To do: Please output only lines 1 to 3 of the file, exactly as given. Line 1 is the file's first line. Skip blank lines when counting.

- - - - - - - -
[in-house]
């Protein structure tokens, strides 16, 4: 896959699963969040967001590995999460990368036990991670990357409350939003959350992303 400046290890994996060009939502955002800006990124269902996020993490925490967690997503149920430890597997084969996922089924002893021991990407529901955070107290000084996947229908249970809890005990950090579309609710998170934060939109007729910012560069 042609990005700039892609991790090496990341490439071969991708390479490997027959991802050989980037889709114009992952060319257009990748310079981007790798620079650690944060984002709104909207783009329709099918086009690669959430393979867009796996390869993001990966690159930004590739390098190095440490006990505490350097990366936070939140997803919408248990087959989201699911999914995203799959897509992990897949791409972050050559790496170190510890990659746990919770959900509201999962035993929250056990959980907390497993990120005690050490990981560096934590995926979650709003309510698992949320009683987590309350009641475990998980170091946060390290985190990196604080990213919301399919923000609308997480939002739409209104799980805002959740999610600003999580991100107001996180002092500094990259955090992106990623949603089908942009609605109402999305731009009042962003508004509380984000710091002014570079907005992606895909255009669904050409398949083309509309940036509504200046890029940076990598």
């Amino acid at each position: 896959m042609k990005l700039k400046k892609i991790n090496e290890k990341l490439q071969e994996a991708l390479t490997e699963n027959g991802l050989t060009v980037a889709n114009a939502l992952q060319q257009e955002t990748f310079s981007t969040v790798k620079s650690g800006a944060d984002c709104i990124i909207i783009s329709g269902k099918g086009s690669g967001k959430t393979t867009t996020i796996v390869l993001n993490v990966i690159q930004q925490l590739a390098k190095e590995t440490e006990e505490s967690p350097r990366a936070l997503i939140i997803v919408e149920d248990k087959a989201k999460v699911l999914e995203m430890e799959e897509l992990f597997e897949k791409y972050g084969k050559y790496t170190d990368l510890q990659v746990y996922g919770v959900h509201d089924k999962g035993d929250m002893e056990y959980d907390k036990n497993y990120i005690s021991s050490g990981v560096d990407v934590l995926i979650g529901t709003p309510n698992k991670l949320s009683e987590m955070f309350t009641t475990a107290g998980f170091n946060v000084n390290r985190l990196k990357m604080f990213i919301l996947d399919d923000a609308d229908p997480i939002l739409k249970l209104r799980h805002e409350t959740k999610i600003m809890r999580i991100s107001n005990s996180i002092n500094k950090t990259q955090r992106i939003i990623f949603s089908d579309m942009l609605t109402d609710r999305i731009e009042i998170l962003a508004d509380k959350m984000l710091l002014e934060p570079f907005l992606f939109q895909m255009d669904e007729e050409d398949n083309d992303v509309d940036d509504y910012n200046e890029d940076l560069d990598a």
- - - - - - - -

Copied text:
[in-house]
């Protein structure tokens, strides 16, 4: 896959699963969040967001590995999460990368036990991670990357409350939003959350992303 400046290890994996060009939502955002800006990124269902996020993490925490967690997503149920430890597997084969996922089924002893021991990407529901955070107290000084996947229908249970809890005990950090579309609710998170934060939109007729910012560069 042609990005700039892609991790090496990341490439071969991708390479490997027959991802050989980037889709114009992952060319257009990748310079981007790798620079650690944060984002709104909207783009329709099918086009690669959430393979867009796996390869993001990966690159930004590739390098190095440490006990505490350097990366936070939140997803919408248990087959989201699911999914995203799959897509992990897949791409972050050559790496170190510890990659746990919770959900509201999962035993929250056990959980907390497993990120005690050490990981560096934590995926979650709003309510698992949320009683987590309350009641475990998980170091946060390290985190990196604080990213919301399919923000609308997480939002739409209104799980805002959740999610600003999580991100107001996180002092500094990259955090992106990623949603089908942009609605109402999305731009009042962003508004509380984000710091002014570079907005992606895909255009669904050409398949083309509309940036509504200046890029940076990598």
């Amino acid at each position: 896959m042609k990005l700039k400046k892609i991790n090496e290890k990341l490439q071969e994996a991708l390479t490997e699963n027959g991802l050989t060009v980037a889709n114009a939502l992952q060319q257009e955002t990748f310079s981007t969040v790798k620079s650690g800006a944060d984002c709104i990124i909207i783009s329709g269902k099918g086009s690669g967001k959430t393979t867009t996020i796996v390869l993001n993490v990966i690159q930004q925490l590739a390098k190095e590995t440490e006990e505490s967690p350097r990366a936070l997503i939140i997803v919408e149920d248990k087959a989201k999460v699911l999914e995203m430890e799959e897509l992990f597997e897949k791409y972050g084969k050559y790496t170190d990368l510890q990659v746990y996922g919770v959900h509201d089924k999962g035993d929250m002893e056990y959980d907390k036990n497993y990120i005690s021991s050490g990981v560096d990407v934590l995926i979650g529901t709003p309510n698992k991670l949320s009683e987590m955070f309350t009641t475990a107290g998980f170091n946060v000084n390290r985190l990196k990357m604080f990213i919301l996947d399919d923000a609308d229908p997480i939002l739409k249970l209104r799980h805002e409350t959740k999610i600003m809890r999580i991100s107001n005990s996180i002092n500094k950090t990259q955090r992106i939003i990623f949603s089908d579309m942009l609605t109402d609710r999305i731009e009042i998170l962003a508004d509380k959350m984000l710091l002014e934060p570079f907005l992606f939109q895909m255009d669904e007729e050409d398949n083309d992303v509309d940036d509504y910012n200046e890029d940076l560069d990598a």